On 26 May 2016, the Government published a consultation document on possible reform of the substantial shareholdings exemption (SSE) which provides an exemption from corporation tax for capital gains and losses realised on the disposal of certain shareholdings. The aim is to consider whether there could be changes to make the SSE simpler, more coherent and more internationally competitive. The consultation document sets out a number of options for possible reform of the SSE, ranging from technical changes to the existing legislation, to a more comprehensive exemption along the lines of the participation exemption regimes which exist in a number of EU countries. The consultation will be open until 18 August and then the Government will consider the merits of reform ahead of the Autumn Statement and possible legislation in Finance Bill 2017.
In outline, the options for reform in the consultation document are:
- Comprehensive exemption
A new, wide ranging exemption with minimal requirements as to the nature or activities of the companies involved in the transaction. The Government is concerned that this could create scope for the tax-free transfer of enveloped passive assets and would need to be convinced this can be protected against.
- Exemption subject to investee trading test
A modification of the existing regime whereby the requirement that the company making the disposal be part of a trading group would be removed but the investee company trading test would be retained in order to protect against the tax-free transfer of enveloped passive assets.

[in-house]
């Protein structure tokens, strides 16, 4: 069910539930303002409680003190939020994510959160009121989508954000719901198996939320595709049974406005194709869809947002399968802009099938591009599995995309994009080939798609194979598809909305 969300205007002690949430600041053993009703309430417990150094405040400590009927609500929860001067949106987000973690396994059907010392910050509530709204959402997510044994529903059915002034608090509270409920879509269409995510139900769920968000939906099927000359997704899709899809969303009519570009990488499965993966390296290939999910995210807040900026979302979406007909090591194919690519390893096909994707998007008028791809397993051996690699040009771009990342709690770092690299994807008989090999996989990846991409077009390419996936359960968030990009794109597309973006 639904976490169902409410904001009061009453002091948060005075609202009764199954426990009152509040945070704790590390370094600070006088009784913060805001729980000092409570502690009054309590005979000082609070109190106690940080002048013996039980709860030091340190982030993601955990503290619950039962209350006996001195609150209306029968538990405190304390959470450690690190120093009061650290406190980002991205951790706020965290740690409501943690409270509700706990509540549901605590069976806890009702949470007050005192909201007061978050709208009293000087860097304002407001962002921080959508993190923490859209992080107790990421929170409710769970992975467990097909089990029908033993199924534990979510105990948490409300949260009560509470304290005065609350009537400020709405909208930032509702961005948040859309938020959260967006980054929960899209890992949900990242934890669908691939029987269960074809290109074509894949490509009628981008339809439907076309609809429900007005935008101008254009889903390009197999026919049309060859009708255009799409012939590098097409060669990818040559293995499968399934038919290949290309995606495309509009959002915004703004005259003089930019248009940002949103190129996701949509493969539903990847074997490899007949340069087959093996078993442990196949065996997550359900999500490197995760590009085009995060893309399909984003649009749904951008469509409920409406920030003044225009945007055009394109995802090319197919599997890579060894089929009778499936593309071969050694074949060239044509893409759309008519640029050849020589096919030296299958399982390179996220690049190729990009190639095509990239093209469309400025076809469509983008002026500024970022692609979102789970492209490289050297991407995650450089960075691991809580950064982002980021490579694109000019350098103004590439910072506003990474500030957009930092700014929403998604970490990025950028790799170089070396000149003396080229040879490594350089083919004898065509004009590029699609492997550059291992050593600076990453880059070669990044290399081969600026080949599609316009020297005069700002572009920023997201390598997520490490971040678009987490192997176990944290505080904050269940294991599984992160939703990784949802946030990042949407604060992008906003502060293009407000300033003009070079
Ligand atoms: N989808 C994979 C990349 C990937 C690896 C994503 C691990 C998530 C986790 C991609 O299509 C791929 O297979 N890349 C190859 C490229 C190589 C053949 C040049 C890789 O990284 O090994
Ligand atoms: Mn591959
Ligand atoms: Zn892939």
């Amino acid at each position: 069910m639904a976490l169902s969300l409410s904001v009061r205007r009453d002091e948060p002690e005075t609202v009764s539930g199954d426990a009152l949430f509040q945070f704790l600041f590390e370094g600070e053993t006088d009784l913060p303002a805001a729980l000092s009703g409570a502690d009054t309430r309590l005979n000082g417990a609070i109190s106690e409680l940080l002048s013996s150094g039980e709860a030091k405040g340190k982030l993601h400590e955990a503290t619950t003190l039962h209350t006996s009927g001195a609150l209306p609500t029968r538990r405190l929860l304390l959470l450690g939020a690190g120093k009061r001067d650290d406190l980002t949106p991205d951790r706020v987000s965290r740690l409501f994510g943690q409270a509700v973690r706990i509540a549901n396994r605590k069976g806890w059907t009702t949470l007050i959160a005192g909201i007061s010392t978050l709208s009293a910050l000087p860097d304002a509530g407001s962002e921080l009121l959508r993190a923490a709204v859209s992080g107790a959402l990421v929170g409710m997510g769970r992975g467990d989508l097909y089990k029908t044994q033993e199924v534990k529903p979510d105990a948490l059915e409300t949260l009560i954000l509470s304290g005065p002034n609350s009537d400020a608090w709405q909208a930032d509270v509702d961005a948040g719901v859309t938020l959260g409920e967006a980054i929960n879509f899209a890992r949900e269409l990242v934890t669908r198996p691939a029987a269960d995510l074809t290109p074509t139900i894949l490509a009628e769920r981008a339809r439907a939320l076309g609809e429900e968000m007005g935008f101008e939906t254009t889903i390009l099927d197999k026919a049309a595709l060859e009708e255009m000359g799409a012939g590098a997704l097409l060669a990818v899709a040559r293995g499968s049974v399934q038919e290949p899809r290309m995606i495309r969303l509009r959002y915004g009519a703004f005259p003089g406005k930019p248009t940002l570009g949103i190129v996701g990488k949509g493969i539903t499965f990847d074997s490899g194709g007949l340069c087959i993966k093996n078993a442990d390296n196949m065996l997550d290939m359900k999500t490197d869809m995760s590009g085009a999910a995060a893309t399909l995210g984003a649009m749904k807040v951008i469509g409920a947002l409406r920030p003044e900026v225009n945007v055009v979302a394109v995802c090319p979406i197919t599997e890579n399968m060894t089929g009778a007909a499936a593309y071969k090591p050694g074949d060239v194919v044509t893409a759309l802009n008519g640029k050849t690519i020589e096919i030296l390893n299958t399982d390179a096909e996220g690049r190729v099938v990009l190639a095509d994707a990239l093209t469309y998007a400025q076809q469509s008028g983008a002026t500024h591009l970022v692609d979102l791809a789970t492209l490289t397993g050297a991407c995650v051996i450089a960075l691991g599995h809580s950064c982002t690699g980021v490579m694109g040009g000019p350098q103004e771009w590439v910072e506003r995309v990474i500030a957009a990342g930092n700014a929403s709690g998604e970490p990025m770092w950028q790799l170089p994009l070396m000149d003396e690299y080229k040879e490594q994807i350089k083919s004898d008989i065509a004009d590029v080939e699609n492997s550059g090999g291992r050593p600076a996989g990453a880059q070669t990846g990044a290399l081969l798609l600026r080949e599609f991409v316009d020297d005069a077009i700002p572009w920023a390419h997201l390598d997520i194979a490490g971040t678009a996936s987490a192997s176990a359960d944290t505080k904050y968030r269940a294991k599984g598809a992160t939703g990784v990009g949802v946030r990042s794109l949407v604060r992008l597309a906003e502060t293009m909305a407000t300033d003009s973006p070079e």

- Exemption subject to investee test other than trading
A modification of the existing regime whereby the requirement that the company making the disposal be part of a trading group would be removed and the investee company requirements would be relaxed to include the carrying on of a trade or active business.
- Amended trading tests at investee and investor level
A modification of the existing regime whereby the trading requirements would be retained but focused on the companies involved in the transaction rather than applied at a group or sub-group level. This could help ensure that the availability of the SSE is contingent on factors that a UK company controls or has clear oversight of. Alternatively, option three could be applied at both the investor and investee level.
- Changing the definition of substantial shareholding
A modification of the existing regime whereby the substantial shareholding threshold would be lowered or augmented with a minimum invested capital requirement. The Government is sceptical about the merits of this.
The consultation also considers whether there could be a case for a reform of the SSE targeted towards the funds sector. This could allow, for example, pension and sovereign wealth funds to benefit from the exemption where their investments are made indirectly through a UK resident company.
Lastly, a number of detailed design modifications are put forward for consideration. These include:
- Allowing shares held via partnerships whose partners include non-group companies to be taken into account in determining whether the trading conditions are met;
- Allowing non-share entities to be taken into account in determining whether the trading conditions are met;
- Extending the period during which shares remaining after a holding has dropped below 10 percent can be sold and still benefit from the exemption from one year to six years, for example; and
- Relaxing the post-sale trading requirement as regards the application of disposal proceeds and, where the subsidiary exemption is relied upon, the timescale within which the investing company must be dissolved.
For further information please contact :
Jonathan Turner, Private Client